The next morning, I awoke with an Ice Fog hangover headache. Not the most ideal way to start a day of wilderness riding, but a greasy western omelette at Klondike Kate’s restaurant provided relief. I rode towards the ferry to recross the Yukon River. An adventure company advertised jeep rentals to traverse the super-remote Dempster Highway, 457 miles of gravel treachery ending at Inuvik, Northwest Territories, the northern-most point on the highway system in Canada. Another famous adventure motorcycle route, but “that will have to wait until next time,” I told myself.
As I attacked the Top of the World, my mind wandered to the thesis question of my pigrimage. What transpires when one interacts deeply with a person of another faith or philosophy? Succinctly, what is the phenomenology of interfaith encounters? How does one reconcile the particularity of one religious committment to the diversity of religions throughout America, the world?
This question is my version of Robert Pirsig’s Chautauqua in Zen and the Art of Motorcycle Maintenance or his underlying thesis that tried to reconcile the dichotomy between art and science, or the dichotomy of the romantic and the rational. Pirsig finds through treating a rational task such as motorcycle maintenance as an art with an eye towards quality and an end goal of the experience of being in the moment, on can bridge the gap. Both rationality and romanticism can co-exist. And he posits, this reconciliation would cure many evils and difficulties of modern existance.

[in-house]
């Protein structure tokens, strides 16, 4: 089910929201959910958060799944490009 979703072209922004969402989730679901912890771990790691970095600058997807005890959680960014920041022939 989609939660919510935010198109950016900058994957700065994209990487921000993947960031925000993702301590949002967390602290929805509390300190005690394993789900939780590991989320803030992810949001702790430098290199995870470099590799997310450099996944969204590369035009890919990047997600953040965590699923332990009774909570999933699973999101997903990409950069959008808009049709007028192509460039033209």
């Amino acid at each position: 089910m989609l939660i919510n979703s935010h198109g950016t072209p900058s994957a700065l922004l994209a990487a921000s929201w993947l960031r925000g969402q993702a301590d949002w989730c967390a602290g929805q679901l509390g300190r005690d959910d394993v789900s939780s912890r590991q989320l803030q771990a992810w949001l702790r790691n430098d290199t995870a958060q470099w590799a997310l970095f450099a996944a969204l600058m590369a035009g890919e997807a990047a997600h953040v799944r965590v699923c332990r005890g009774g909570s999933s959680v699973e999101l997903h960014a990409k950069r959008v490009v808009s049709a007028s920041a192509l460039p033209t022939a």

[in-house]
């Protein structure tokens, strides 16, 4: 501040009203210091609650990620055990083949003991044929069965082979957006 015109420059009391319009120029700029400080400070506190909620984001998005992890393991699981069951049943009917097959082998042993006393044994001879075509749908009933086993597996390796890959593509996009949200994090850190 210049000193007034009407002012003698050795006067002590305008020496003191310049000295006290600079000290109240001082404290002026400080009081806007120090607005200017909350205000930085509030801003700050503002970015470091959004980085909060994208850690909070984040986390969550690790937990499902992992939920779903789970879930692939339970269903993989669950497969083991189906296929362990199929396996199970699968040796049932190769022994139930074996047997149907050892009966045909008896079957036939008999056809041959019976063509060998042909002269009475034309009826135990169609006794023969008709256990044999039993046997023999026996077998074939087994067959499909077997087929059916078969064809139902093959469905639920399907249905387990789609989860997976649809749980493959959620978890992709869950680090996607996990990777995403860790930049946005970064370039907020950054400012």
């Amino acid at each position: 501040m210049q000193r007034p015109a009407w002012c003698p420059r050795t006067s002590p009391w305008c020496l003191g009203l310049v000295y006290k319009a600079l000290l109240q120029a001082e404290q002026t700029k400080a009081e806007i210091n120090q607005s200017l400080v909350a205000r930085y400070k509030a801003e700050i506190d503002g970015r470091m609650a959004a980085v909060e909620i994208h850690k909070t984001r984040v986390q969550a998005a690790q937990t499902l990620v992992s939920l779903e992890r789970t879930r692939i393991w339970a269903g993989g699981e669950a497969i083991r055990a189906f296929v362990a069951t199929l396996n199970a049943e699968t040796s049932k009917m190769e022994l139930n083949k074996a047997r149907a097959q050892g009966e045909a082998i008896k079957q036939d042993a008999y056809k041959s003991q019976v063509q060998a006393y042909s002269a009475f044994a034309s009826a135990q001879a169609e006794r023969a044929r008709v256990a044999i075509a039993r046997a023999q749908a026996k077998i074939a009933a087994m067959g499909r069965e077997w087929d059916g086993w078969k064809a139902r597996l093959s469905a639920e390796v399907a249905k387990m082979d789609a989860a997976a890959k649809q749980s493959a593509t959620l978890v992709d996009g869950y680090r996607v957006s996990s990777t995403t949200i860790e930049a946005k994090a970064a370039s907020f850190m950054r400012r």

Like Pirsig, I see the dichotomy in my Chautauqua as a cause for much pain and suffering in modern existance. The divide between the strong particularity of one religious belief with the unlimited complexity of religious diversity creates havoc in our individual consciousnesses which translates into evil and tragic manifestations in our communal lives. Wars, prejudice, hate crimes, poverty, bigotry, bullying, fear, depression, low self-esteem, patriarchy, among others, have at least a partial origin in the inability to reconcile faith’s particularity with faith’s diversity.
Some have attempted to solve this Chautauqua through a pluralistic view, most basically believing all religions and even non-religious belief, like atheism, have equal value or at least all carry merit. Whichever belief is best for the individual is true. Others cling adamantly to their particular flavor of religion, ostracizing and denouncing all others simultaneously attempting to proselytize the masses to adhere to their narrow interpretation. Even some others respond to the difficult dichotomy by abandoning religion all together, deeming it too complex or too unbelievable.